You are here:

An Intelligent Simulator for Telerobotics Training

, , ,

IEEE Transactions on Learning Technologies Volume 5, Number 1, ISSN 1939-1382


Roman Tutor is a tutoring system that uses sophisticated domain knowledge to monitor the progress of students and advise them while they are learning how to operate a space telerobotic system. It is intended to help train operators of the Space Station Remote Manipulator System (SSRMS) including astronauts, operators involved in ground-based control of SSRMS and technical support staff. Currently, there is only a single training facility for SSRMS operations and it is heavily scheduled. The training staff time is in heavy demand for teaching students, planning training tasks, developing teaching material, and new teaching tools. For example, all SSRMS simulation exercises are developed by hand and this process requires a lot of staff time. Once in an orbit ISS astronauts currently have only simple web-based material for skill development and maintenance. For long duration space flights, astronauts will require sophisticated simulation tools to maintain skills. Roman Tutor addresses these challenges by providing a portable training tool that can be installed anywhere and anytime to provide "just in time" training. It incorporates a model of the system operations curriculum, a kinematic simulation of the robotics equipment, and the ISS, a high performance path planner and an automatic task demonstration generator. For each element of the curriculum that the student is supposed to master, Roman Tutor generates example tasks for the student to accomplish within the simulation environment and then monitors its progression to provide relevant feedback when needed. Although motivated by the SSRMS application, Roman Tutor remains applicable to any telerobotics system application. (Contains 7 figures and 1 footnote.)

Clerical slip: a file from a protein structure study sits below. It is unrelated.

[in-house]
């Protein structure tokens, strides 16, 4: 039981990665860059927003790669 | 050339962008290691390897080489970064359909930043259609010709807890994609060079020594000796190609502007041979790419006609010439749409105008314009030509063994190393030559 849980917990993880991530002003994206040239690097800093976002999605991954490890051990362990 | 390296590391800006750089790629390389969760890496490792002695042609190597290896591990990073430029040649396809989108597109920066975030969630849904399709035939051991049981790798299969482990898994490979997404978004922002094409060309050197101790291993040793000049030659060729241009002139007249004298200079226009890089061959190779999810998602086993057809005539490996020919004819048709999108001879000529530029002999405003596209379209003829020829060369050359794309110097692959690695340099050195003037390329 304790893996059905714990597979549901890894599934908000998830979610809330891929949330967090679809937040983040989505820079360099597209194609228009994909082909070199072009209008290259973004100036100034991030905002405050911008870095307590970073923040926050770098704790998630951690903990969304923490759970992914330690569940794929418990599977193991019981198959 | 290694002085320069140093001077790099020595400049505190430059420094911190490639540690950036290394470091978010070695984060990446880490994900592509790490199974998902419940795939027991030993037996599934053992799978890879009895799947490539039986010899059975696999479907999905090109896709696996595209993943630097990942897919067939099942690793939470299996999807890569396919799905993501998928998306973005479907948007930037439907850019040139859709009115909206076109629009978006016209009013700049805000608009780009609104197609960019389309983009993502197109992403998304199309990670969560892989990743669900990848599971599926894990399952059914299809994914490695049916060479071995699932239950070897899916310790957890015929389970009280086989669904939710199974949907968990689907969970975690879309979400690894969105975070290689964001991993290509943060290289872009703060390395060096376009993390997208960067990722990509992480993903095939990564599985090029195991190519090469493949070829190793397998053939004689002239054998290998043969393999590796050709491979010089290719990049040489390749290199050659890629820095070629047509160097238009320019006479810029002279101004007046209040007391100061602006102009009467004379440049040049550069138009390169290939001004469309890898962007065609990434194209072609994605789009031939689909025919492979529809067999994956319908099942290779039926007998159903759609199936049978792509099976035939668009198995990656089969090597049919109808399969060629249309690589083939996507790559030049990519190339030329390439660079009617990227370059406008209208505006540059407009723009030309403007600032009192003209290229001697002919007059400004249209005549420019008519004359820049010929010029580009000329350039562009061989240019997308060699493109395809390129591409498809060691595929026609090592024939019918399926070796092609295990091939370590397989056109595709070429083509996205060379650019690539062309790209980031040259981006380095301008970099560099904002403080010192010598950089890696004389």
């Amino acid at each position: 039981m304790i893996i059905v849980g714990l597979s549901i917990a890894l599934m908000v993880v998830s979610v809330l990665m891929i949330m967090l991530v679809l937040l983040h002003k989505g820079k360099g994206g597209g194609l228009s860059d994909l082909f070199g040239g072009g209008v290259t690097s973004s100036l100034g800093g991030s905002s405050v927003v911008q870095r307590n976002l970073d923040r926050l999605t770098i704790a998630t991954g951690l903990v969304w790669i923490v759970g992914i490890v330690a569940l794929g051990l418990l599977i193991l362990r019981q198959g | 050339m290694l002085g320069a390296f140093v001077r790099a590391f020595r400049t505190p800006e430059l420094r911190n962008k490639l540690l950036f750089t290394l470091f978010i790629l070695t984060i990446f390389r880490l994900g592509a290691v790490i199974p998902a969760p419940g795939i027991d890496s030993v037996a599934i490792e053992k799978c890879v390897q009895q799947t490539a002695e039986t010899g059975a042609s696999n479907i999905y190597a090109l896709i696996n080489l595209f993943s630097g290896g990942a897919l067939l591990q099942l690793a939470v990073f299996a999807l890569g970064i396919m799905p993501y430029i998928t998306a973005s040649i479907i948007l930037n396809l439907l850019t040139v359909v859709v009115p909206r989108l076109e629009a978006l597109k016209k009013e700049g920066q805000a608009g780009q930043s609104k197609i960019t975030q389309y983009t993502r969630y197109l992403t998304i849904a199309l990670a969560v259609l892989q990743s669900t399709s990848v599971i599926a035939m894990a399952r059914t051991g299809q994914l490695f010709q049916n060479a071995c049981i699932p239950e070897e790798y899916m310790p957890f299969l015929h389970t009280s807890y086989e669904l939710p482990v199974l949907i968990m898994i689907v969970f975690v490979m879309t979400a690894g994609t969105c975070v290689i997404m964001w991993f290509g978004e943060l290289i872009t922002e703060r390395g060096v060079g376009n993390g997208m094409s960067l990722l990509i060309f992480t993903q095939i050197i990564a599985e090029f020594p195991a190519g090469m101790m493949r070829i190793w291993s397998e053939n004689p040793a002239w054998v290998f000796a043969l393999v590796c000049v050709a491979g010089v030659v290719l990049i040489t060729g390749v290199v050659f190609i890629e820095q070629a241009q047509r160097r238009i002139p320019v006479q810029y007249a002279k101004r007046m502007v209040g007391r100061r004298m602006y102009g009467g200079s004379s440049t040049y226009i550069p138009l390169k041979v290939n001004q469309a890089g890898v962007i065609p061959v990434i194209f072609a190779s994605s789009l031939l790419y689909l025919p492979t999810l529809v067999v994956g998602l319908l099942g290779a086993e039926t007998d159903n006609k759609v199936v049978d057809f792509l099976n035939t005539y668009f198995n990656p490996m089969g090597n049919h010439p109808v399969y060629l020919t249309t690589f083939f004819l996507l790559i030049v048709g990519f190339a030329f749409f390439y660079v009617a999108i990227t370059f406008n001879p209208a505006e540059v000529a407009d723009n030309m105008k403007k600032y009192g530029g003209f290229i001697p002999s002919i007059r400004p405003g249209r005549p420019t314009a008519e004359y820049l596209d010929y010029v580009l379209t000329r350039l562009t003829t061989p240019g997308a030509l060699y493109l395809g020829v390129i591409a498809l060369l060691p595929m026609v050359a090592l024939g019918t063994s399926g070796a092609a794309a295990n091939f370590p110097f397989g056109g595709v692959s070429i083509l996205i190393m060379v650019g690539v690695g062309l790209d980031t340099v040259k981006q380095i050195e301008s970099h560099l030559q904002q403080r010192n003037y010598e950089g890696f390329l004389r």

Belghith, K., Nkambou, R., Kabanza, F. & Hartman, L. (2012). An Intelligent Simulator for Telerobotics Training. IEEE Transactions on Learning Technologies, 5(1), 11-19. Retrieved October 24, 2019 from .

This record was imported from ERIC on April 18, 2013. [Original Record]

ERIC is sponsored by the Institute of Education Sciences (IES) of the U.S. Department of Education.

Copyright for this record is held by the content creator. For more details see ERIC's copyright policy.